My brother has three, and I have two.
In October, 1976, (at the time of the photo where I am holding Joel, with Kate and Bob Hobart, my
parents) my Dad had become blind from diabetic retinopathy, a disease prevalent in my family, but not
the cause of my blindness. My Mom grew up in Kentucky; my Dad, northeastern Pennsylvania. They met
when my Dad visited a customer in the hospital where my Mom was working.
So when I graduated, I accepted a teaching job in southern California where I remained for three years.
The third graders and I had happy hikes through the orange and avocado groves, fascinating adventures in
the tide pools along the beach, enjoyable hours playing recorders and singing musical comedy. The Vietnam
War was heating up, and my students wrote letters to American soldiers in Cam Ranh Bay. In return, they
received letters, gifts of Vietnamese money and dolls, and photos from their soldier pen pals.
I was unhappy to leave that last year when my visual difficulties began. When I was legally blind (able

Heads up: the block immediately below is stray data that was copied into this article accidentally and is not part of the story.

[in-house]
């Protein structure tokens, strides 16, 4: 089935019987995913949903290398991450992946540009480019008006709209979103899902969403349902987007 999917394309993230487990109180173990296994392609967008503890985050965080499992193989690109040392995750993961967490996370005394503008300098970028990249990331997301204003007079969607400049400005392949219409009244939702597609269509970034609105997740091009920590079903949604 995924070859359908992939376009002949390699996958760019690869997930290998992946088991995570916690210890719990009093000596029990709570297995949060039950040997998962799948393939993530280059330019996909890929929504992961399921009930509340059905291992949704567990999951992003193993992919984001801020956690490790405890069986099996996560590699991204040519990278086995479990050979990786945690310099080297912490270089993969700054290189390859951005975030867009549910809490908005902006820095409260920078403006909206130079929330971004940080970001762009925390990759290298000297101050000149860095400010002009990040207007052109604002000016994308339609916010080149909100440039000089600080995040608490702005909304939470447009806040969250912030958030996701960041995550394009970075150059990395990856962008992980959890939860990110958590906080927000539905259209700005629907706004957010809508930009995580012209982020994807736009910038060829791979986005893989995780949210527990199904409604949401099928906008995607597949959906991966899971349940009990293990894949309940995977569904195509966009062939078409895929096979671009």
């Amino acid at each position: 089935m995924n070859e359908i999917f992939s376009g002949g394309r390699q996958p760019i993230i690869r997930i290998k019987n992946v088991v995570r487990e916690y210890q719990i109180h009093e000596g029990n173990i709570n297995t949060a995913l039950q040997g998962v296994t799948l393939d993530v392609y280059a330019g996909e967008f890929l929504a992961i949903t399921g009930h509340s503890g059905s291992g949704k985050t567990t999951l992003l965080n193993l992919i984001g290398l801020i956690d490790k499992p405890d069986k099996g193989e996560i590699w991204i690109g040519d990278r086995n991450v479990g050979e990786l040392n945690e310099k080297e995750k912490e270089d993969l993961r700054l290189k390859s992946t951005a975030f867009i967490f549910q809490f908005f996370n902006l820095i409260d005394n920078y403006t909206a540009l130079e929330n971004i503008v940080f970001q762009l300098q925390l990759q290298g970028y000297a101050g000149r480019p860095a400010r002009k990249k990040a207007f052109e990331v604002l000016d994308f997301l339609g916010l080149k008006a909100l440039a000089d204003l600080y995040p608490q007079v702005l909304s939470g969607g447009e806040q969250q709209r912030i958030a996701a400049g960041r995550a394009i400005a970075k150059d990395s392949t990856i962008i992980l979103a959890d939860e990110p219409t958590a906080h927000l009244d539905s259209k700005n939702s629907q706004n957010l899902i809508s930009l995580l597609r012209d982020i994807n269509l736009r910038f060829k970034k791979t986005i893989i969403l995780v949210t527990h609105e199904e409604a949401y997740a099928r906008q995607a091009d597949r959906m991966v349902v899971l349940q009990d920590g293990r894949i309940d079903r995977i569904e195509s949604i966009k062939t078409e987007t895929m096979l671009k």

to see at twenty feet what most people could see at two hundred), I entered an excellent training program
in Pittsburgh, Pennsylvania, then taught there for a year. In January, 1971 I began graduate school at the
University of Pittsburgh and earned a Master’s in Social Work Degree, just as I met the man I would
marry, Bob Alexander, June, 1974.
For three years I was a children’s therapist at St. Francis Hospital, but when our son Joel was born,
I resigned. Soon I entertained him with tales of Robin Hood and Treasure Island. When our daughter Leslie
arrived three years later, I was an old hand at concocting a story from any characters our children supplied.
Within a few years I joined a writing workshop and typed my stories on paper. After much hard work and many
rejections, Macmillan Publishing Company bought two books.
Two years after I became blind, I lost hearing in my right ear. In 1987 I lost hearing in the left ear.
Over the years, my hearing has slipped, so that I now wear two hearing aids which are very helpful.
My hope is to live an ordinary life despite my disabilities. Most of the time I reach this goal without
struggle or courage, but, occasionally, ordinary life for me requires both qualities. I write about
disabled people trying to do the same thing. My message to anyone interested in writing is simple:
“If I can do it, you can, too.”